These 9 Little Sleep Mistakes Can Have An Impact On Your Mental Health

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If you aren't getting enough sleep each night — which experts say adds up to about seven to nine hours of solid rest — it can start to take a toll on your mental health. Without sleep, you may be more prone to things like anxiety and depression, as well as other mental health concerns. And little sleep mistakes that keep you up can make it all the more likely.

"The connection between sleep and mental health is becoming increasingly clear," Rose MacDowell, chief research officer at Sleepopolis, tells Bustle. "Insomnia is a well-known early symptom of both depression and the manic phase of bipolar disorder, but there may also be a bi-directional relationship between mental health and sleep."

If you happen to be staying up super late, sleeping in on weekends, or even looking at your phone before bed, it can quickly change how you feel. "Even short-term lack of sleep activates the amygdala, which plays an important role in the processing of primitive emotions such as fear, anger, and aggression," MacDowell says. "This can cause irritability and loss of emotional control."

It can be easy to fall into an unhealthy sleep routine, or make certain mistakes. But noticing them is key, not only to ensure you get good sleep, but to give your mind the rest it needs in order to stay balanced. Read on below for some habits that can have a profound impact on your wellbeing, according to experts.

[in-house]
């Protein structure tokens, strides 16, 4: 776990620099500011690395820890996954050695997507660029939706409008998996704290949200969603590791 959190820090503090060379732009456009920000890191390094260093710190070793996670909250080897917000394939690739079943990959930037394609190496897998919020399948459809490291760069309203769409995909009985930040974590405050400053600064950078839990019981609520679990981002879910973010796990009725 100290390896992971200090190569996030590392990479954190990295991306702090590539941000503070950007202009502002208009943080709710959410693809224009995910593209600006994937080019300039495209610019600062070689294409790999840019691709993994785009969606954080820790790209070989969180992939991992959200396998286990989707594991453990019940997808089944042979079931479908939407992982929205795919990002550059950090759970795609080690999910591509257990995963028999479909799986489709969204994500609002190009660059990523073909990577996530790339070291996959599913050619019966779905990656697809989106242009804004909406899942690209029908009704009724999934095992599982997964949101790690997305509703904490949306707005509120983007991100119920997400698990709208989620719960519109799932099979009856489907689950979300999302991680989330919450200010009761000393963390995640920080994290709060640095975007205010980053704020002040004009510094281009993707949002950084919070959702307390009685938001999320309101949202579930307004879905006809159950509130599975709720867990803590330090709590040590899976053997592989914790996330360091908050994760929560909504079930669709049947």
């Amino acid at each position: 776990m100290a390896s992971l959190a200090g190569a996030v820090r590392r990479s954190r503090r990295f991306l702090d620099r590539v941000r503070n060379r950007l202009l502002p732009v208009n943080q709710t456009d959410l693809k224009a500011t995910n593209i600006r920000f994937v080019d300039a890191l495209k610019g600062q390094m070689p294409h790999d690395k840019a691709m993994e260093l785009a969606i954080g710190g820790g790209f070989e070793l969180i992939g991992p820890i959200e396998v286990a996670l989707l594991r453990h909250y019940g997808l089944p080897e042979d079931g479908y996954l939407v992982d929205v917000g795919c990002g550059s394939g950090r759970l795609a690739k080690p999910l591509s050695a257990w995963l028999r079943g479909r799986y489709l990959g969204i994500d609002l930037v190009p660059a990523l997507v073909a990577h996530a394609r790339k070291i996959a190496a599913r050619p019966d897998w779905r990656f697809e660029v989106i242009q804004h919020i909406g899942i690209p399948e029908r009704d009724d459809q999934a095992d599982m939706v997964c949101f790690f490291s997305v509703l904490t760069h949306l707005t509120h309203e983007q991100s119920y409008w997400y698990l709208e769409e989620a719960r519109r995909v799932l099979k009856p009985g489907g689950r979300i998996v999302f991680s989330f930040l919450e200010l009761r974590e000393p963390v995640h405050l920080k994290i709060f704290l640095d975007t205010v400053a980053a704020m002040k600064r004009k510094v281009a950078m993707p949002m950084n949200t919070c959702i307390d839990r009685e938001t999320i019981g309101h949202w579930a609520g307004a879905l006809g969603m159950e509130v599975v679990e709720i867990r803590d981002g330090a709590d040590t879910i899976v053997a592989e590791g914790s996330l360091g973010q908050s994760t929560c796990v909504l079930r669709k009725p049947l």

Sleeping Too Much

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While getting enough sleep is definitely good for your body and mind, it is possible to overdo it. As MacDowell says, "[Sleeping too much] can cause feelings of depression, anxiety, and sadness," which you might notice if you're constantly hitting snooze, or spending the weekend in bed.

"A night or two of extra sleep is unlikely to cause these symptoms, but chronic oversleeping can disrupt the circadian rhythm and cause many of the same symptoms seen with insomnia, including cognitive issues and daytime fatigue," she says.

Oversleeping can also be a sign of depression. So if you can't get out of bed or always feel fatigued, let a doctor know.


Sleeping Too Little

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Sometimes it's necessary to stay up late, but you definitely don't want to turn it into a habit. "Poor sleep is not only a symptom of depression and other mood disorders, it is likely a cause," MacDowell says. "As many as 75 percent of people with depression report symptoms of insomnia."